Post Subject: A Fable by Oliver de la Paz
The University of Akron Press, 2014; 107 pp
Reviewed by Wesley Rothman
“The whole of creation will be consumed, and appear infinite and holy, whereas it now appears finite and corrupt.
This will come to pass by an improvement of sensual enjoyment[…]
If the doors of perception were cleansed every thing would appear to [humans] as it is, infinite.”
—William Blake, “The Marriage of Heaven and Hell”
Who is an Empire; what is the Empire? Not emperor, but empire, though most emperors or empresses have little hesitance to claim s/he is the empire. Oliver de la Paz’s Post Subject: A Fable dares us to pin down who and what the Empire is, at the same time allowing this sovereignty to escape our forced manacles—every poem, prosed, addresses this elusive entity: “Dear Empire,
Meanwhile, from inside the hulls of the boats, the ocean sounds like a child’s stomach. So many hungers fill the open seas.
—from “These are your docks”
As each of the five section titles (“Address,” “Atlas,” “Ledger,” “Zoo,” & “Zygote”), and the series of poems within each section, make their way through the alphabet—each poem holds up a noun of the Empire’s for examination—we experience the seeming infinitude of this Empire, its cyclic compulsion, its reign over all things. It’s often easy to believe the Empire is a god, but these poems certainly don’t address a singular deity, otherwise these poems would call out, “Dear Emperor/Empress”—instead the Empire seems to be a smoke-like entity, a conglomeration of entities that “own” and “govern” themselves—an elusive (?) unity of humanity, all that is natural, the physical and nonphysical. The formal and alphabetical choices for the poems’ and book’s construction, and the universality of its content, push a reader to wonder: How does the poetic mode, the act of the poem interrupt or harmonize with the Empire? Perhaps the Empire is the realm of the poem, of language and perception?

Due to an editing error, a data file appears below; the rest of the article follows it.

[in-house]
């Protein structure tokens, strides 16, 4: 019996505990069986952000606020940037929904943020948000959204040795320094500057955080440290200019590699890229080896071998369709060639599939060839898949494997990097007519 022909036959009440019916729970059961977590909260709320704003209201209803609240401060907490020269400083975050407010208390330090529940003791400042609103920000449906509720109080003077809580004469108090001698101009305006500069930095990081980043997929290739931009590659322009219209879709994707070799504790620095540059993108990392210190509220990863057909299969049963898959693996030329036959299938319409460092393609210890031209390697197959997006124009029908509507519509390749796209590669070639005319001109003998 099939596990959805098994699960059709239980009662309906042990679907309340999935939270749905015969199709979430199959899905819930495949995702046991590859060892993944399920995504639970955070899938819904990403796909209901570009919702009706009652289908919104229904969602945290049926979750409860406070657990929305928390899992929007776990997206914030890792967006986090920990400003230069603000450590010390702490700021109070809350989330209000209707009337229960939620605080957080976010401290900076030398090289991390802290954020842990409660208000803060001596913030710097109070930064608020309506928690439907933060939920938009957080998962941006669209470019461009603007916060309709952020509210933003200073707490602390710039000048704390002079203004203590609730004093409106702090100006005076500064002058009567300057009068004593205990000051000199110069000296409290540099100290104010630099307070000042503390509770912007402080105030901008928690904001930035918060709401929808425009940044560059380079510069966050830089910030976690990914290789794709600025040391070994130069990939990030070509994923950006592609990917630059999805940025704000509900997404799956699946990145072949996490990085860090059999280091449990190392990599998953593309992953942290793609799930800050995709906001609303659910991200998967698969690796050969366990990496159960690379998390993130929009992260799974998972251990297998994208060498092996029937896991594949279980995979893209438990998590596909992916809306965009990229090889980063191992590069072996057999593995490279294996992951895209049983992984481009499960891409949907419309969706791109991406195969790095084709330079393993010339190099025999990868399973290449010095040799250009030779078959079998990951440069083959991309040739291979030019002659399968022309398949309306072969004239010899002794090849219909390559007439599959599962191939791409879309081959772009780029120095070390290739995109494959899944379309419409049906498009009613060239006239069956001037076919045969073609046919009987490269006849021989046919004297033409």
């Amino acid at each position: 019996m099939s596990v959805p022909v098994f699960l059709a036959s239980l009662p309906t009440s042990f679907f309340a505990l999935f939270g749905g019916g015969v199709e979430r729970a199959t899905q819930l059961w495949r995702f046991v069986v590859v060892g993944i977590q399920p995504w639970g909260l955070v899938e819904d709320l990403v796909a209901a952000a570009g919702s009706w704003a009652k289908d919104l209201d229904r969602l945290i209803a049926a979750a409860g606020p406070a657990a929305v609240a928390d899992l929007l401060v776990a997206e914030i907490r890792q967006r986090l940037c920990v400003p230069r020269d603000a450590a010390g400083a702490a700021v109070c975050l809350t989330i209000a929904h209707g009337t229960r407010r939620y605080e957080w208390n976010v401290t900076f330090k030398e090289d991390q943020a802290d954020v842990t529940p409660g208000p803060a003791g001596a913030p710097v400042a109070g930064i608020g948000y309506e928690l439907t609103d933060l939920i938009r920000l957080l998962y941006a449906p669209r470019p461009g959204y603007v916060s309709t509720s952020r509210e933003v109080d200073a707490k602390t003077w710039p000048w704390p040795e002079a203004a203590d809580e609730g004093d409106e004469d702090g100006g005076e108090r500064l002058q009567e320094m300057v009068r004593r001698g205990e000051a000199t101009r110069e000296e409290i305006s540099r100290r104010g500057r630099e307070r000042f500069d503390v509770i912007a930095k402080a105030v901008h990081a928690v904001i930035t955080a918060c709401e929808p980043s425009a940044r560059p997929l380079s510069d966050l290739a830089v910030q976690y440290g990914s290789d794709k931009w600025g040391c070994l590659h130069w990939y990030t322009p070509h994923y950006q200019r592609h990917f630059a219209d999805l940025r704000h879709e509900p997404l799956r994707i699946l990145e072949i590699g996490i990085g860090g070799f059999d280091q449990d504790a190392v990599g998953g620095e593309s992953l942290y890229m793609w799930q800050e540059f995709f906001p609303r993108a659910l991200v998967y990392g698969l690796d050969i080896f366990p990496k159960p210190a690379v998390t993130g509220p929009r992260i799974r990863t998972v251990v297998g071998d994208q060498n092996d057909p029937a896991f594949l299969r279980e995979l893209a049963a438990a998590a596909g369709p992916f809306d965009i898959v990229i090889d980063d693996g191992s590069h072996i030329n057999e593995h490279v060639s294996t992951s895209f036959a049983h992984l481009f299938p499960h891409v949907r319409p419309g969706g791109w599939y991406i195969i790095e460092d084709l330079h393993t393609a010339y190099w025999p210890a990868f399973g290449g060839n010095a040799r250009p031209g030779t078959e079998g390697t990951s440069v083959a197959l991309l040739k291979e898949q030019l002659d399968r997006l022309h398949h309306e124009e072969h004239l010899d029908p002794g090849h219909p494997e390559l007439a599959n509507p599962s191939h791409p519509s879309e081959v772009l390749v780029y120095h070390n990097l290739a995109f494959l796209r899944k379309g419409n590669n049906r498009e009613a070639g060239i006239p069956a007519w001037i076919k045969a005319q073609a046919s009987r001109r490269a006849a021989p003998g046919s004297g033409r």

This is your aftermath. You were alive after the aftershocks. The long coastal land uncoiled as a rope does when pulled too taut[…]
Listen, the masses are disconsolate. Comets have foretold your doom. They blaze through evenings like fireflies. We’ve found you and lost you again, coin of our dwellings—jars of no wheat. Rise…rise and shift. Shift and blossom.
—from “This is your aftermath”
Roaming and likened to Whitman’s grandeur (by Rick Barot), Post Subject: A Fable consumes the whole of creation, or at least a representative smattering, gobbles the world—its ashes, boardwalks, capitals, holy places, its inquests, purview, radio towers, sanitarium, its beasts, hagiographers, percussionists, and scholars—cleansing the doors of perception to an extent, making the Empire appear infinite and holy, as it is. These poems pause these places, people, perceptions, dig around in them, hold them up to the light, and keep us guessing. The world of Post Subject: A Fable is terribly familiar yet intensely foreign—as poems, perhaps, should be.